Energy intelligence group Westwood takes a closer look at Guyana following ExxonMobil’s ninth offshore discovery in the country.
Westwood said on Wednesday that the latest Guyana discovery opened the way to a new 10 billion barrel oil province and transformation for one of South America’s smallest countries.
On August 30, Exxon announced the ninth discovery in Guyana at the Hammerhead-1 well, adding to the resource base of 4 bboe found since the Liza discovery in 2015.
Hammerhead-1 is located approximately 13 miles (21 kilometers) southwest of the Liza-1 well and follows previous discoveries on the Stabroek Block at Liza, Liza Deep, Payara, Snoek, Turbot, Ranger, Pacora and Longtail.
Liza is expected to be onstream in 2020 and, according to Westwood, there is potential for Guyana to reach 750 thousand barrels a day by 2025.
“The significance of Hammerhead is that it opens a new play in sandstone reservoirs of Tertiary age, younger and distinct from the previously successful Cretaceous aged reservoirs in the Liza sandstone play and Ranger carbonate plays.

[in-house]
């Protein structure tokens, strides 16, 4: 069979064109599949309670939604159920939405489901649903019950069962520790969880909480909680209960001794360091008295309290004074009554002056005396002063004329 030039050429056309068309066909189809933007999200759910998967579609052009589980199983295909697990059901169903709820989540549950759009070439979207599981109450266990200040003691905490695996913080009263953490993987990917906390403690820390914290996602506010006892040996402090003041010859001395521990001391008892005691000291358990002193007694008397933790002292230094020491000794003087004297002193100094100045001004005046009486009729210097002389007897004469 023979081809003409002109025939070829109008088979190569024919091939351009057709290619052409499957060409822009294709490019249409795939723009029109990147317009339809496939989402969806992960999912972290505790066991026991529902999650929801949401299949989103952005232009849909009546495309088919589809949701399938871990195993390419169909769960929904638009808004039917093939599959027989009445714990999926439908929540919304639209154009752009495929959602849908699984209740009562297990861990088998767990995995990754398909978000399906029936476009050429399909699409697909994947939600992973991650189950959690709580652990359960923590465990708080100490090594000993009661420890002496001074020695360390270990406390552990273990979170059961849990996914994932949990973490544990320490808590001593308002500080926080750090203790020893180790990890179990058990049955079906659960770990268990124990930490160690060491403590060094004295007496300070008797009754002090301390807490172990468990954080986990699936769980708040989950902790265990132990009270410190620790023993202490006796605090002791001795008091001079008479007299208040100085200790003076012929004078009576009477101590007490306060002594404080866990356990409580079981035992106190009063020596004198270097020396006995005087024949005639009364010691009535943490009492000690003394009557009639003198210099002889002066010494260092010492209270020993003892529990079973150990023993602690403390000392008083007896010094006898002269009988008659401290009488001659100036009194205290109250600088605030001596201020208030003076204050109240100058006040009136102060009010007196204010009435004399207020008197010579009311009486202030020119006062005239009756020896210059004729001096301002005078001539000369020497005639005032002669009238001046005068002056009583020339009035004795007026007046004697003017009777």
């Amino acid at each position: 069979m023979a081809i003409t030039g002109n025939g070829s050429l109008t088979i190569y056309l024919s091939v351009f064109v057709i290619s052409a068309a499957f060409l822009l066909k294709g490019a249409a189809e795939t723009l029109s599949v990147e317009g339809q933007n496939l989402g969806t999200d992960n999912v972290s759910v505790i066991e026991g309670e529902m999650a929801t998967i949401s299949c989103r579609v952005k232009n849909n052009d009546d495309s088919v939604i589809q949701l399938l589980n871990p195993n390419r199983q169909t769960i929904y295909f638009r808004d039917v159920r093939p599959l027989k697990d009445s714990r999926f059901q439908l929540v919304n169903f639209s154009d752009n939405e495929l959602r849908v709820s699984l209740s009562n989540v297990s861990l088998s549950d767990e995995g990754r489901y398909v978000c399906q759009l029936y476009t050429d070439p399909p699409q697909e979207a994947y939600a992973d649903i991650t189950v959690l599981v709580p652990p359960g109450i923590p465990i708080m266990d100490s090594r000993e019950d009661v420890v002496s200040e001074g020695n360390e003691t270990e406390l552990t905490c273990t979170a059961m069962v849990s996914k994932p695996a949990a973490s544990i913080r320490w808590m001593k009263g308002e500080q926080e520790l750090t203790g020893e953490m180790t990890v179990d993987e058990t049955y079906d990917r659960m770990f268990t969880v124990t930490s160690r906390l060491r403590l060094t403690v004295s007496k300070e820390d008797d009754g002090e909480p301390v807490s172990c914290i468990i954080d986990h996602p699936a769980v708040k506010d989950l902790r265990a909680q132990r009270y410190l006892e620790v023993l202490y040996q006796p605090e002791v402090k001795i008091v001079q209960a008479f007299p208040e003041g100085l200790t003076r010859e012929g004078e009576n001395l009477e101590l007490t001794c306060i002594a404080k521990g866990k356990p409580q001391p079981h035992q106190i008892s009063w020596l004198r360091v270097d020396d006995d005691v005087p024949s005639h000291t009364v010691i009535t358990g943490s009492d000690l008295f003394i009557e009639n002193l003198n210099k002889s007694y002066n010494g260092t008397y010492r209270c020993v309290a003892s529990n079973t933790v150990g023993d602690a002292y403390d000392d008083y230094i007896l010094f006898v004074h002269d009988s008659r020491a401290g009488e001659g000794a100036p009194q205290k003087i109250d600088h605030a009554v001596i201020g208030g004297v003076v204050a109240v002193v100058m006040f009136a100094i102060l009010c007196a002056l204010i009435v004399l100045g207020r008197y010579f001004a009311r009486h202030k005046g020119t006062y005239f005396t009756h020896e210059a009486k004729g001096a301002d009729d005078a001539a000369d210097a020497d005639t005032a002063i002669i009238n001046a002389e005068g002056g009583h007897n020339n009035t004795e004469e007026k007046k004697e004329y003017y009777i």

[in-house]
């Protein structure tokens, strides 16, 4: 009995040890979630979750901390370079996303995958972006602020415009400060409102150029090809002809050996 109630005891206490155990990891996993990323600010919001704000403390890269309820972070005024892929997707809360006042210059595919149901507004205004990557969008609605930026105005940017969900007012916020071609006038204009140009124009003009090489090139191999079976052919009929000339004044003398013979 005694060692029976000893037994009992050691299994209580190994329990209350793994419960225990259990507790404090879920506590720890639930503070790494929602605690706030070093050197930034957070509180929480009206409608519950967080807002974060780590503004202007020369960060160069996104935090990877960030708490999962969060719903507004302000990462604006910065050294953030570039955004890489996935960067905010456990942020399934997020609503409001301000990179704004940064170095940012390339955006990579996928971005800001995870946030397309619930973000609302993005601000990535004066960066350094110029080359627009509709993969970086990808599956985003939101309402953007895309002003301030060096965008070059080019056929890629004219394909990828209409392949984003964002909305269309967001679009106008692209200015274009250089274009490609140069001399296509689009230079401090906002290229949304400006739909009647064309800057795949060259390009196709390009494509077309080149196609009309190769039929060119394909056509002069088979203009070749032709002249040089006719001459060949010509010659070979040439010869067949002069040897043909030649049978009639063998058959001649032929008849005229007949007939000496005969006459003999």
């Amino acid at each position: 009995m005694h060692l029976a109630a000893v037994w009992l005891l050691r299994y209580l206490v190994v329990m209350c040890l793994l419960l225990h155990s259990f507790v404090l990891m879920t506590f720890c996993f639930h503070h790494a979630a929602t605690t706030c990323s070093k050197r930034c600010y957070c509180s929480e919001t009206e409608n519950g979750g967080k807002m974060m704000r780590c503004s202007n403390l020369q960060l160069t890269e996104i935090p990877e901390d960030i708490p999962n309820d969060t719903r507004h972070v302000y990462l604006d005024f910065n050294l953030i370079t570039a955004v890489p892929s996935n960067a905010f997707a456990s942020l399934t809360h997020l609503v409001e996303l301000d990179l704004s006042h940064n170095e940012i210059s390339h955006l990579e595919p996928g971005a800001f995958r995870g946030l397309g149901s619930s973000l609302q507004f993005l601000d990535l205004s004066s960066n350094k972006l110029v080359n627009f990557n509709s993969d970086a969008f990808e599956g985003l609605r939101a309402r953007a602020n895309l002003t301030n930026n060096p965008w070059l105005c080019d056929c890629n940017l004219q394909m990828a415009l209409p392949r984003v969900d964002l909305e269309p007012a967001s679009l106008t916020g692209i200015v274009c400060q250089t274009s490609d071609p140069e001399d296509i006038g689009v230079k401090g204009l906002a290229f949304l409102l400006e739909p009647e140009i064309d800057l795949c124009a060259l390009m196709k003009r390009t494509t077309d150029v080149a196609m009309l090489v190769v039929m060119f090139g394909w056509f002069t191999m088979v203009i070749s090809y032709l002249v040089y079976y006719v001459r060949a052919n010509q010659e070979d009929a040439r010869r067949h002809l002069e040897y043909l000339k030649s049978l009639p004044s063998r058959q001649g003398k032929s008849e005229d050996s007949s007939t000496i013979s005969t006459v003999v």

“The new Tertiary play opens the pathway for the emergence of a possible 10 billion barrel plus province, second only in its scale as a new emerging province this century to the Pre-Salt of Brazil,” Westwood added.
This scale of resource could support a plateau production level of over a million barrels a day for a decade or more.
It is very important to say that the oil-rich Guyana has a population of only 800,000 people while Brazil has over 200 million.
One million barrels a day of production would equate to 456 barrels per citizen per year, which would make Guyana the world’s biggest per capita oil producer. At $70/barrel this level of production would generate $32,000 per capita of gross annual oil revenue, before costs and oil company profits.
“With a current GDP per capita of $4,750, Guyana faces an extreme transformation in its fortunes,” Westwood claimed.
The opportunities for Guyana and the challenges it faces are huge in equal measure and its peer top 10 per capita oil producers, such as Kuwait, the UAE, Norway, Equatorial Guinea, and Gabon are ones they can learn lessons from – for better and for worse.
The intelligence group added that the oil companies in Guyana, especially Exxon, CNOOC, and Hess must work out their role in supporting the transformation of resources of this scale into sustainable development.